State Sen. Dale Fowler

State Sen. Dale Fowler (right) talks about a future Mississippi River port with Chris Masingill, federal co-Chair of the Delta Regional Authority, in May 2017 on the Ohio River levee in Cairo.

CAIRO — It’s been a year of ups and downs for Cairo. A hard deadline was enforced for families relocating out of its dilapidated public housing, but funding for planning and design of a proposed river port was also allocated in the state’s budget.

State Sen. Dale Fowler, R-Harrisburg, has led the charge for the project since being elected in 2016, making regular trips to the southernmost city in the state.

His enthusiasm for the proposed port project, which would bring a massive river port terminal on the western side of Cairo, sounded a lot like other big dreams throughout the struggling city’s history — dreams that ultimately faded out of sight. But, Fowler, against odds, kept the momentum going.

In previous conversations with The Southern, he reported that it is estimated the port could bring close to 1,000 trucks per day to the city, which would also mean other satellite businesses coming to town. This, coupled with a newly announced housing development, could give the city a much-needed boost.

Funding has been the biggest challenge. Before the port could even be shopped to potential freight companies and other contractors, design work and other preliminary efforts had to be made, which is why the $1 million allocated in this year’s budget for the project was such a boon.

Fowler said since this time, the movement has stayed in the right direction.

“We’ve had numerous meetings actually since the funds have been allocated we’ve been able to move forward with the design,” he said.

Utilization of the massive trade waters flanking the city has been seen by many as a means of economic revival for Cairo, which has seen a sharp decline since white flight prompted by a tumultuous fight for civil rights took jobs away from the city.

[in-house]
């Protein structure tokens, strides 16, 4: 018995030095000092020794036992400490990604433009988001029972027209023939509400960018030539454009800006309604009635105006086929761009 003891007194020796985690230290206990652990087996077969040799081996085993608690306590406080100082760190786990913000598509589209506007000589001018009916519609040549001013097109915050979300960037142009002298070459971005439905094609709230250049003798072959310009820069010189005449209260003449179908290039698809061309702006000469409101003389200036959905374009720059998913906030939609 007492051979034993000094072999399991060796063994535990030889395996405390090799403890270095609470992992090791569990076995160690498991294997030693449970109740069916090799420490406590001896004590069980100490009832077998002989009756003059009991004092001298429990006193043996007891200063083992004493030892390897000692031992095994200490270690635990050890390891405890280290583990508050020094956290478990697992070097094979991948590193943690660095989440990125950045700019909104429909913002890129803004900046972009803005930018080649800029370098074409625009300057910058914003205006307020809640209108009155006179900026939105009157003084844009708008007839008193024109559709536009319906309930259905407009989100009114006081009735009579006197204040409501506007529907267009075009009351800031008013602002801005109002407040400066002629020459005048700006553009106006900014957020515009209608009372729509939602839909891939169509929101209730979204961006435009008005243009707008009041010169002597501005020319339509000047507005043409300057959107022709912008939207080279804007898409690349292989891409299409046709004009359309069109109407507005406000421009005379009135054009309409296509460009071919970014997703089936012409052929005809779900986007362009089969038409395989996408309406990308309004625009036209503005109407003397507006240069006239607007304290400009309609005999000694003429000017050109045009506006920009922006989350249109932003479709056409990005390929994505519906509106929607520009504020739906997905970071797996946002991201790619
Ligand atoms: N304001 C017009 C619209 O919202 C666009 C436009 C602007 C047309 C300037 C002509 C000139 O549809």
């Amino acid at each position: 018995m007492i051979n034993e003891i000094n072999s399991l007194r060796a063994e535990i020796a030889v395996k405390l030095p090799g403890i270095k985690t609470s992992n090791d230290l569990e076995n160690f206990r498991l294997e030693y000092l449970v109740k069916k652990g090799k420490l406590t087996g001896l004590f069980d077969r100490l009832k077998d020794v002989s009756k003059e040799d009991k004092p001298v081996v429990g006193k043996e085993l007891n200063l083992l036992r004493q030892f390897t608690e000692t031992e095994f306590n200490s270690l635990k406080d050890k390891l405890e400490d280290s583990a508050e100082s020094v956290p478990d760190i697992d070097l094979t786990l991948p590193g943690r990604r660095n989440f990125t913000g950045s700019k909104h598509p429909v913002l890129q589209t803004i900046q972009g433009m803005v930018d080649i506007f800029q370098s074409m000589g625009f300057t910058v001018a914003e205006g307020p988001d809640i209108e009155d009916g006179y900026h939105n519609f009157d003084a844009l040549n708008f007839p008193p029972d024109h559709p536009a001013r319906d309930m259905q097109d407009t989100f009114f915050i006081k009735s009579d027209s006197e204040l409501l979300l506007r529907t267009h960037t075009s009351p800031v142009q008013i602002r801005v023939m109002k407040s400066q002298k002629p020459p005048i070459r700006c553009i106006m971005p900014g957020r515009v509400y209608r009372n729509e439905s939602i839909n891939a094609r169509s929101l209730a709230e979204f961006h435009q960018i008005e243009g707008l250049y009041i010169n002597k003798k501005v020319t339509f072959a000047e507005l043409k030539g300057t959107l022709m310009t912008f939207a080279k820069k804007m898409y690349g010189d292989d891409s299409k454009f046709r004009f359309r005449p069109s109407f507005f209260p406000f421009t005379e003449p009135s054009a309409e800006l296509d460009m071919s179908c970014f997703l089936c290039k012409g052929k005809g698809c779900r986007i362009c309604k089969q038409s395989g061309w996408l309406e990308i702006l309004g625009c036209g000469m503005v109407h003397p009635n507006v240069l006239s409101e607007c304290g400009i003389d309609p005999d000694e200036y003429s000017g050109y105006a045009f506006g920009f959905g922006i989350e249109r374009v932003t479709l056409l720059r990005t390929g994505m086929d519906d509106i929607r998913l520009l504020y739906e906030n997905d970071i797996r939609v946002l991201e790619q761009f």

Before the budget money came through, Fowler and other hopefuls for the project were buoyed by a $100,000 donation from Gov. Bruce Rauner's foundation to help in designing marketing materials, which helped bring nearly 20 letters from companies across the country who are interested in using the port in the future.

In May, Todd Ely, a consultant for the project, said should the money be released, it would make the project very viable.

Fowler talked to The Southern Thursday as he made his way to Cairo and said that in the last month there has been a successful meeting with the U.S. Army Corps of Engineers — a group that plays a vital role in river traffic on the Mississippi and Ohio waterways. This was crucial to getting off on the right foot for permitting and moving the project forward.

“If you can’t get your permitting, that delays things,” Fowler said.

While Fowler has had support from outgoing Gov. Bruce Rauner, he said Gov.-elect J.B. Pritzker is expected to pick up the baton. Fowler said this was evident from the moment he talked with Pritzker about taking a seat on the newly created Job Creation and Economic Opportunity Transition Committee.

“Before I had it out my mouth he was already speaking about it,” Fowler said. They were speaking about the economic possibilities in Cairo.

Setting sights to 2019, Fowler said he looks forward to further movement on what he described as Phase 1 of the port project. This will include completing the design and permitting phase and other preliminary steps.

Fowler said he likes to be reserved on his time estimates on these types of projects.

“I think conservatively, 12 months, because it is a process,” he said. However, he hopes it can come through sooner.

Fowler said, fingers crossed, the progress will continue and the port will soon break ground.

“Not one time has the ball started rolling backwards on us,” he said.

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On Twitter: @ismithreports


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